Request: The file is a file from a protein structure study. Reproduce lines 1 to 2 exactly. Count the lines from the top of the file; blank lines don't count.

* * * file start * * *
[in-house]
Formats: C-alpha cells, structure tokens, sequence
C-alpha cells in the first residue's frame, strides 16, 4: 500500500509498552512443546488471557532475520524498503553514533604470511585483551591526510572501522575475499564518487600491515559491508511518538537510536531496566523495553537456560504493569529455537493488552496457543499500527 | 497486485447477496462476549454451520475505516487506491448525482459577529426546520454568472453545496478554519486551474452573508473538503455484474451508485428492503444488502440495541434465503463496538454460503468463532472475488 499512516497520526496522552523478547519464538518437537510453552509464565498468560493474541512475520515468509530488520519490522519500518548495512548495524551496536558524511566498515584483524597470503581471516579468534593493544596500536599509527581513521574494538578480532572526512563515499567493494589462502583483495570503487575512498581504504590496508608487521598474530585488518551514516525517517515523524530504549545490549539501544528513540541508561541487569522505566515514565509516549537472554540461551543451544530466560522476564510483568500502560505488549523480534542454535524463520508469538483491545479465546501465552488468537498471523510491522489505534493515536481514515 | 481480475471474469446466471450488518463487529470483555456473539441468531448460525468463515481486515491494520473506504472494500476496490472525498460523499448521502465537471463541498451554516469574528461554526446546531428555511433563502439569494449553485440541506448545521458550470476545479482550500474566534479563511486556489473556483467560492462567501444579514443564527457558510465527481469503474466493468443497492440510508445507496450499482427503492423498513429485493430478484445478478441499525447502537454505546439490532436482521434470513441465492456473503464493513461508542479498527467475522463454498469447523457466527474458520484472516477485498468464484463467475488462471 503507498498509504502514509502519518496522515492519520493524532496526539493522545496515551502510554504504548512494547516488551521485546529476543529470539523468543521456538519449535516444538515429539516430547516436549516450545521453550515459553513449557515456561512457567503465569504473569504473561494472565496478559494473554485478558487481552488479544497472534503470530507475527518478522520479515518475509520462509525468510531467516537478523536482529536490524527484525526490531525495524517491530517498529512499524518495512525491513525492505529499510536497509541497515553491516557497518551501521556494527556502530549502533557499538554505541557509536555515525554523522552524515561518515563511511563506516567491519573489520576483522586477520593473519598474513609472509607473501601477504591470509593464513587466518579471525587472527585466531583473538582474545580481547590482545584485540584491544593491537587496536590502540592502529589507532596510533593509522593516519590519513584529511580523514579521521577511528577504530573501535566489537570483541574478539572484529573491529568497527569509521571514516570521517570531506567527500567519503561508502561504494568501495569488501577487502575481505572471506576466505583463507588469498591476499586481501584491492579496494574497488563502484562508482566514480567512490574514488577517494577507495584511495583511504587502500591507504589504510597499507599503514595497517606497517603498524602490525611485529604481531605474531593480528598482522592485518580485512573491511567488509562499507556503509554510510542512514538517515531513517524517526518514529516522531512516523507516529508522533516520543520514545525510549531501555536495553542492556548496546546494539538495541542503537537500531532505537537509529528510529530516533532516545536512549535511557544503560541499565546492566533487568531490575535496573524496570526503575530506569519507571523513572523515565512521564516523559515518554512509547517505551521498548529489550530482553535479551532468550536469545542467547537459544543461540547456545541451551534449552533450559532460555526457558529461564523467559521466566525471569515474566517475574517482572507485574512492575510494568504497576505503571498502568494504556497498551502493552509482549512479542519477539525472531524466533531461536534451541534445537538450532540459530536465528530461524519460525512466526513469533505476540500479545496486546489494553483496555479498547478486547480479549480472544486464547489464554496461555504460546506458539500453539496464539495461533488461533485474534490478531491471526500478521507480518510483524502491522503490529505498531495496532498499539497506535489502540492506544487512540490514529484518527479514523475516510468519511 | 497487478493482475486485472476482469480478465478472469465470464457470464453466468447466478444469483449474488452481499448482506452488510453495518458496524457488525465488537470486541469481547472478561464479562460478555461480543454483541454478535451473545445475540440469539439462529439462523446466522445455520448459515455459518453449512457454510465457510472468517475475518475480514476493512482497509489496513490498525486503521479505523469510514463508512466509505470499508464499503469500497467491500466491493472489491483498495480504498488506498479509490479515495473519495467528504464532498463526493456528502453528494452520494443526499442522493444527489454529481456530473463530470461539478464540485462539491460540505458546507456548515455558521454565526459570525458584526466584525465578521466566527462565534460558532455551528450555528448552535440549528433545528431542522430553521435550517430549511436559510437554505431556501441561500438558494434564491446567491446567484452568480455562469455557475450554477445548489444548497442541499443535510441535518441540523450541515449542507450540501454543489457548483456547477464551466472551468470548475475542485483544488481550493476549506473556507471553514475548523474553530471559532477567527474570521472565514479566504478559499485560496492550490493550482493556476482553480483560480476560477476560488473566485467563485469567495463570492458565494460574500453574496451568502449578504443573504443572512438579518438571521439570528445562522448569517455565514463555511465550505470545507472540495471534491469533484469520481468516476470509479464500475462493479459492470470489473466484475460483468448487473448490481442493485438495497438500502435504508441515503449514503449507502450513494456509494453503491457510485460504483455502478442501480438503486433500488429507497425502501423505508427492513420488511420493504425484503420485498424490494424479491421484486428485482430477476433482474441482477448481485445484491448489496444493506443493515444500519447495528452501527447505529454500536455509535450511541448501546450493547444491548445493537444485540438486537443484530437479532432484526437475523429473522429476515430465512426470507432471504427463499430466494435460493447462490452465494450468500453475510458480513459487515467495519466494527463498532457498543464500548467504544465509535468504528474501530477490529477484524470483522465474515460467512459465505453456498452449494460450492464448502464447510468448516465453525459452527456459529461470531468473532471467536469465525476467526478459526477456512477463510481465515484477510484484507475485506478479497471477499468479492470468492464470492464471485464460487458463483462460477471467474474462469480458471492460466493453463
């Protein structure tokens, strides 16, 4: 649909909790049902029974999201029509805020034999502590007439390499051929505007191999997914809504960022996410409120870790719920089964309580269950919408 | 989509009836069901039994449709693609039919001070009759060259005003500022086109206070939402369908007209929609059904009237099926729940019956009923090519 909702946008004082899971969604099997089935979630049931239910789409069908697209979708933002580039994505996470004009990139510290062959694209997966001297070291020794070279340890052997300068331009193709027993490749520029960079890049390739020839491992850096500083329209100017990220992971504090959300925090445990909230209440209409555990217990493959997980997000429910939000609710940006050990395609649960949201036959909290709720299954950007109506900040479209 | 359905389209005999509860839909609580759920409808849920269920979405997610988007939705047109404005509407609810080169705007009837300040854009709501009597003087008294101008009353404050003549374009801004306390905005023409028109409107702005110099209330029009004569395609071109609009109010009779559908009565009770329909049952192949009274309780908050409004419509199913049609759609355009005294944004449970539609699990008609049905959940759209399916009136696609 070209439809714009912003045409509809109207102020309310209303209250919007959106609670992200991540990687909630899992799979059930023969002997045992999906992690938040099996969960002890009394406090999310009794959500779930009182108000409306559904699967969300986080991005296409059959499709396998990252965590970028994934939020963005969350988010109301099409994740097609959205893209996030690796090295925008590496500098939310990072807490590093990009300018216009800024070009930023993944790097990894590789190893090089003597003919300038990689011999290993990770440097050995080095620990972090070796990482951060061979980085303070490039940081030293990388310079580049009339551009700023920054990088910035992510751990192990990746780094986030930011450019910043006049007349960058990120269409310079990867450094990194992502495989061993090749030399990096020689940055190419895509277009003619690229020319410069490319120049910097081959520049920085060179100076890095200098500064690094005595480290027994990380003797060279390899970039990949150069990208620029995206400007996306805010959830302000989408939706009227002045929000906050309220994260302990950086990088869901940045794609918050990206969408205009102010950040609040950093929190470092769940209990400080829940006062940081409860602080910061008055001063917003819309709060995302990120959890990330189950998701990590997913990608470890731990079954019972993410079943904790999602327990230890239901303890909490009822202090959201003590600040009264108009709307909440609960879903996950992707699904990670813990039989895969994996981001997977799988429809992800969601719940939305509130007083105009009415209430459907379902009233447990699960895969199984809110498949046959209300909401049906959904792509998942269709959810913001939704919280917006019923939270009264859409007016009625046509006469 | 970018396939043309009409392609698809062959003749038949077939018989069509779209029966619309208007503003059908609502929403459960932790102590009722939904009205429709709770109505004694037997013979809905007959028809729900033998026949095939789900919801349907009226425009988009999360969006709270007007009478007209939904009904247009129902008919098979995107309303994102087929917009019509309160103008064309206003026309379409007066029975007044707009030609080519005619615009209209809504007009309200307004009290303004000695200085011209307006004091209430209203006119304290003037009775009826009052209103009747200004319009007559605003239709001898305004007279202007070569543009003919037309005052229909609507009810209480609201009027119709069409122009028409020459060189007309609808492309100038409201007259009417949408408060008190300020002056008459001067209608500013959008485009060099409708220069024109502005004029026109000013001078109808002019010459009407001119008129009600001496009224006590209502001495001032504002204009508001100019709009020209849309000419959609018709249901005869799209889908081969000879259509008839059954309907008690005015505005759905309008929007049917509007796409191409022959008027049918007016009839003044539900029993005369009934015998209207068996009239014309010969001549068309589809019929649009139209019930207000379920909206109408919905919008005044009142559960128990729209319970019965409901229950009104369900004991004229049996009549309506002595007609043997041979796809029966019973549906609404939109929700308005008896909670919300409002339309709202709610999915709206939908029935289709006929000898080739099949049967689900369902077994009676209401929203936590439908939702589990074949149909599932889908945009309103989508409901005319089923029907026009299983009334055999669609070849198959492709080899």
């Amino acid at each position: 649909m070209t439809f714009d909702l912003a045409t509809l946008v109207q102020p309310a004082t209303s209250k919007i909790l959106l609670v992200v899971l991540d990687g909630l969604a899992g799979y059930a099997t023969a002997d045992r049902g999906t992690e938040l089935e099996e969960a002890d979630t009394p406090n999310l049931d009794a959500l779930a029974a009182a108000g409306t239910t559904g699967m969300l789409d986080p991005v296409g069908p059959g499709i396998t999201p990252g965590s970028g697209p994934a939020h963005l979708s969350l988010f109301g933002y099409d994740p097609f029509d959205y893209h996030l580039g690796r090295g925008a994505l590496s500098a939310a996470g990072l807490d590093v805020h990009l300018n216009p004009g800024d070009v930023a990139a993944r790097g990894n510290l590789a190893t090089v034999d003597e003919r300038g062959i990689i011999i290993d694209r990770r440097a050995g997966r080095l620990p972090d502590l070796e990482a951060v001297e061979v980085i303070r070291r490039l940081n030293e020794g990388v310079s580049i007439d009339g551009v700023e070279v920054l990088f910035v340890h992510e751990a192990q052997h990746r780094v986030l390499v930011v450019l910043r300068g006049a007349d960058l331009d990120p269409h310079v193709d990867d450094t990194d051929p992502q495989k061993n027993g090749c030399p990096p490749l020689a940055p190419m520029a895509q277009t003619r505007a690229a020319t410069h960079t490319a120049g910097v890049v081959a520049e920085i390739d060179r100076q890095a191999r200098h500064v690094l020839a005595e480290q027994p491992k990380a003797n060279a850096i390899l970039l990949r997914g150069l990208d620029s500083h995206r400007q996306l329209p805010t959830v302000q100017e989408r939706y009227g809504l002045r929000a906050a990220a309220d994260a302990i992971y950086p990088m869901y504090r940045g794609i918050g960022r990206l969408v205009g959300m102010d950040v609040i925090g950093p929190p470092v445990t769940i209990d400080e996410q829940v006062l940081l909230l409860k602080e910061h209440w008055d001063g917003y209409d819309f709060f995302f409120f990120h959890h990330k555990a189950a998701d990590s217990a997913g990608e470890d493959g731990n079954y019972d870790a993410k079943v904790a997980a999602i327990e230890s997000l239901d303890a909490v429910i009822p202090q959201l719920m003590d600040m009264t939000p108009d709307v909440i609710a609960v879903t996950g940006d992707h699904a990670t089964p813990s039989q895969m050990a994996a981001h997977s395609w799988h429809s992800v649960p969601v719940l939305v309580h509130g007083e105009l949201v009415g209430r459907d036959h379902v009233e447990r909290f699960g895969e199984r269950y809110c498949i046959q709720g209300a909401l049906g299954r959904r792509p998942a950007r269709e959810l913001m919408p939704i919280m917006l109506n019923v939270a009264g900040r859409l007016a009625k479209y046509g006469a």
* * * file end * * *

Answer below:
[in-house]
Formats: C-alpha cells, structure tokens, sequence